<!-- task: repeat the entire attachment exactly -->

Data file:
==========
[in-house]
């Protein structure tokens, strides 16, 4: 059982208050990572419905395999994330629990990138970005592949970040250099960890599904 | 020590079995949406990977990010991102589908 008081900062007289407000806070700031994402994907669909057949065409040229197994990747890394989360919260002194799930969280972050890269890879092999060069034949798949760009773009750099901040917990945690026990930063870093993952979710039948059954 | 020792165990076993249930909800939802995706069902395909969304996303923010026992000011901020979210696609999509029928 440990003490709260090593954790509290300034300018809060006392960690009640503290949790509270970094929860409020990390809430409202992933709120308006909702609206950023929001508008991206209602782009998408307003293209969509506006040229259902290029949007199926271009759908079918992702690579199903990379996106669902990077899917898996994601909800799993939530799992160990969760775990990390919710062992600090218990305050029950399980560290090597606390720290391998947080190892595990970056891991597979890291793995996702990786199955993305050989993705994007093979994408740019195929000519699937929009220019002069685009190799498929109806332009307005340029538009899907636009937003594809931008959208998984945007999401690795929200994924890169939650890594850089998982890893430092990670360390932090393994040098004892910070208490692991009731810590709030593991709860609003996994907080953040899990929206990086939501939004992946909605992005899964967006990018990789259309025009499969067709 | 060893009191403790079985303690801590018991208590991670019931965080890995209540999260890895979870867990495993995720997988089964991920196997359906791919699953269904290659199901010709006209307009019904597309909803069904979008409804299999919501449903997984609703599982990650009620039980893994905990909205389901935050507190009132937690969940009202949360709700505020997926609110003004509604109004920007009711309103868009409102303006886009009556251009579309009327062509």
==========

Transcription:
[in-house]
């Protein structure tokens, strides 16, 4: 059982208050990572419905395999994330629990990138970005592949970040250099960890599904 | 020590079995949406990977990010991102589908 008081900062007289407000806070700031994402994907669909057949065409040229197994990747890394989360919260002194799930969280972050890269890879092999060069034949798949760009773009750099901040917990945690026990930063870093993952979710039948059954 | 020792165990076993249930909800939802995706069902395909969304996303923010026992000011901020979210696609999509029928 440990003490709260090593954790509290300034300018809060006392960690009640503290949790509270970094929860409020990390809430409202992933709120308006909702609206950023929001508008991206209602782009998408307003293209969509506006040229259902290029949007199926271009759908079918992702690579199903990379996106669902990077899917898996994601909800799993939530799992160990969760775990990390919710062992600090218990305050029950399980560290090597606390720290391998947080190892595990970056891991597979890291793995996702990786199955993305050989993705994007093979994408740019195929000519699937929009220019002069685009190799498929109806332009307005340029538009899907636009937003594809931008959208998984945007999401690795929200994924890169939650890594850089998982890893430092990670360390932090393994040098004892910070208490692991009731810590709030593991709860609003996994907080953040899990929206990086939501939004992946909605992005899964967006990018990789259309025009499969067709 | 060893009191403790079985303690801590018991208590991670019931965080890995209540999260890895979870867990495993995720997988089964991920196997359906791919699953269904290659199901010709006209307009019904597309909803069904979008409804299999919501449903997984609703599982990650009620039980893994905990909205389901935050507190009132937690969940009202949360709700505020997926609110003004509604109004920007009711309103868009409102303006886009009556251009579309009327062509």